After killing Paul, prosecutors said Murdaugh then grabbed a .300 Blackout semiautomatic rifle and opened fire on Maggie as she tried to flee from her husband.

Following the dramatic six-week trial – in which Murdaugh confessed to lying about his alibi on the night of the murders – the disgraced legal scion was convicted in March of the brutal murders.

When Buster was asked in the documentary if he ever thought it possible that his father might have killed their loved ones, he insisted no.

“No, because I think that I hold a very unique perspective that nobody else in that courtroom ever held. And I know the love that I have witnessed,” he said.

The 29-year-old went on to say that he thinks there are a lot of questions that still need to be answered about the murders.

“My biggest thing that I want people to realise, that there are always two sides of the story. Now, they can pick which one they want to believe,” he said.

“But I think there’s a heck of a lot that still needs to be answered about what happened on June the 7th.”

He said that prosecutors presented a “crappy motive” and that the case was not “fair”.

“I do not believe it was fair,” he said. “I was there for six weeks studying it, and I think it was a tilted table from the beginning.

“And I think, unfortunately, a lot of the jurors felt that way prior to when they had to deliberate. It was predetermined in their minds prior to when they ever heard any shred of evidence that was given in that room.”

Now, with his father behind bars, he said he fears that the real killer is still walking free.

“I think I set myself up to be safe but yes, when I go to bed at night, I have a fear that there is somebody that is still out there,” Buster added.

Throughout the high-profile murder trial, Buster stood by his father, attending each day of the court’s proceedings with his family members.

Buster also testified in his father’s defence saying that Murdaugh had been “destroyed” and “heartbroken” in the aftermath of the deaths of his mother and brother.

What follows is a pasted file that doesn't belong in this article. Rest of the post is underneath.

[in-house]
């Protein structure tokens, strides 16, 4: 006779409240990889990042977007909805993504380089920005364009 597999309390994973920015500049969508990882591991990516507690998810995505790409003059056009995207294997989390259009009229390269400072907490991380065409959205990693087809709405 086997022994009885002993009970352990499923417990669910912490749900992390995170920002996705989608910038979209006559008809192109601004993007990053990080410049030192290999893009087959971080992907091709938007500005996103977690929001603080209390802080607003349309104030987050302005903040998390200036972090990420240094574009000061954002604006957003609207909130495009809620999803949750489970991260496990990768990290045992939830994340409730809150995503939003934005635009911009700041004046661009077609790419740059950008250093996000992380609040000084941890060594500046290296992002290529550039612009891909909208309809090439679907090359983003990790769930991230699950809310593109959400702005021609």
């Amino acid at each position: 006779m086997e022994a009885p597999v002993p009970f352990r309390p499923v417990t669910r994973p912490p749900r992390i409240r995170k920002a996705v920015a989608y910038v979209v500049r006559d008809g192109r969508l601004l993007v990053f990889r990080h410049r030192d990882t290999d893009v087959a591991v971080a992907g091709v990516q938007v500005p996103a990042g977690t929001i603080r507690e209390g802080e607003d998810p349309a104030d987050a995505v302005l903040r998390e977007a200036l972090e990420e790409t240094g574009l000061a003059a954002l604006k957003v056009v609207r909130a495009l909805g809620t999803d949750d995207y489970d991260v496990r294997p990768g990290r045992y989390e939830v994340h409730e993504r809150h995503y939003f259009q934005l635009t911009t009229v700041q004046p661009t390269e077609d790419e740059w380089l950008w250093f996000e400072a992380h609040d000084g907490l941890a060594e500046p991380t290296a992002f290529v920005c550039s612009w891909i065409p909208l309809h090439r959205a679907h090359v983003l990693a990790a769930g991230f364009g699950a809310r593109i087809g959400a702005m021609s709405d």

But despite continuing to insist his father’s innocence even now, Buster did not deny that his father may be a psychopath.

“I’m not prepared to sit here and say that it encompasses him as a whole, but I certainly think there are characteristics where you look at the manipulation and the lies and the carrying out of that such, and I think that’s a fair assessment,” he said.

Murdaugh, 55, was sentenced to life in prison for the murders and is serving his time in the maximum security facility McCormick Correctional Institution in South Carolina.

He is also facing a slew of financial fraud charges for stealing millions of dollars from his law firm clients and his dead housekeeper’s family.

He is expected to plead guilty on 21 September to federal charges – marking the first time he has pleaded guilty to a crime in court.

Murdaugh is also facing around 100 financial charges in state court as well as charges over a botched hitman plot where he claims he paid an accomplice to shoot him dead.

Murdaugh’s high-profile conviction also shone a spotlight on some other mystery deaths tied to the South Carolina legal dynasty.

Following Maggie and Paul’s murders, investigations were reopened into the 2018 death of the Murdaugh’s longtime housekeeper Gloria Satterfield and the 2015 homicide of gay teenager Stephen Smith.

Meanwhile, at the time of his murder, Paul was also awaiting trial for the 2019 boat crash death of Mallory Beach.